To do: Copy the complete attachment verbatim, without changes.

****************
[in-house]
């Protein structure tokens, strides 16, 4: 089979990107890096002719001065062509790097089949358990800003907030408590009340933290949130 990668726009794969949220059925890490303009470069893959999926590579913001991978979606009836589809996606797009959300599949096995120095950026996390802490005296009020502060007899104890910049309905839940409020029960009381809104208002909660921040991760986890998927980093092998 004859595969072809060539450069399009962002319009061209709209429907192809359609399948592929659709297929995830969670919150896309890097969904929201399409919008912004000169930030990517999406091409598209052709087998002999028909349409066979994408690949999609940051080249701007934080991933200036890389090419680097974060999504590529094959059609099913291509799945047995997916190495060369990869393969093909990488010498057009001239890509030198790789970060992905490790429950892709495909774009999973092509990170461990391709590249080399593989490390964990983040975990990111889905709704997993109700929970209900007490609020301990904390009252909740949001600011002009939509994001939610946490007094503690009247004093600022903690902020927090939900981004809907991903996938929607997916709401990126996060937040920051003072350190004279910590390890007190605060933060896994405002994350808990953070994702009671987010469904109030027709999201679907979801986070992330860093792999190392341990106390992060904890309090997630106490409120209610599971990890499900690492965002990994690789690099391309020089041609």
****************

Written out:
[in-house]
């Protein structure tokens, strides 16, 4: 089979990107890096002719001065062509790097089949358990800003907030408590009340933290949130 990668726009794969949220059925890490303009470069893959999926590579913001991978979606009836589809996606797009959300599949096995120095950026996390802490005296009020502060007899104890910049309905839940409020029960009381809104208002909660921040991760986890998927980093092998 004859595969072809060539450069399009962002319009061209709209429907192809359609399948592929659709297929995830969670919150896309890097969904929201399409919008912004000169930030990517999406091409598209052709087998002999028909349409066979994408690949999609940051080249701007934080991933200036890389090419680097974060999504590529094959059609099913291509799945047995997916190495060369990869393969093909990488010498057009001239890509030198790789970060992905490790429950892709495909774009999973092509990170461990391709590249080399593989490390964990983040975990990111889905709704997993109700929970209900007490609020301990904390009252909740949001600011002009939509994001939610946490007094503690009247004093600022903690902020927090939900981004809907991903996938929607997916709401990126996060937040920051003072350190004279910590390890007190605060933060896994405002994350808990953070994702009671987010469904109030027709999201679907979801986070992330860093792999190392341990106390992060904890309090997630106490409120209610599971990890499900690492965002990994690789690099391309020089041609």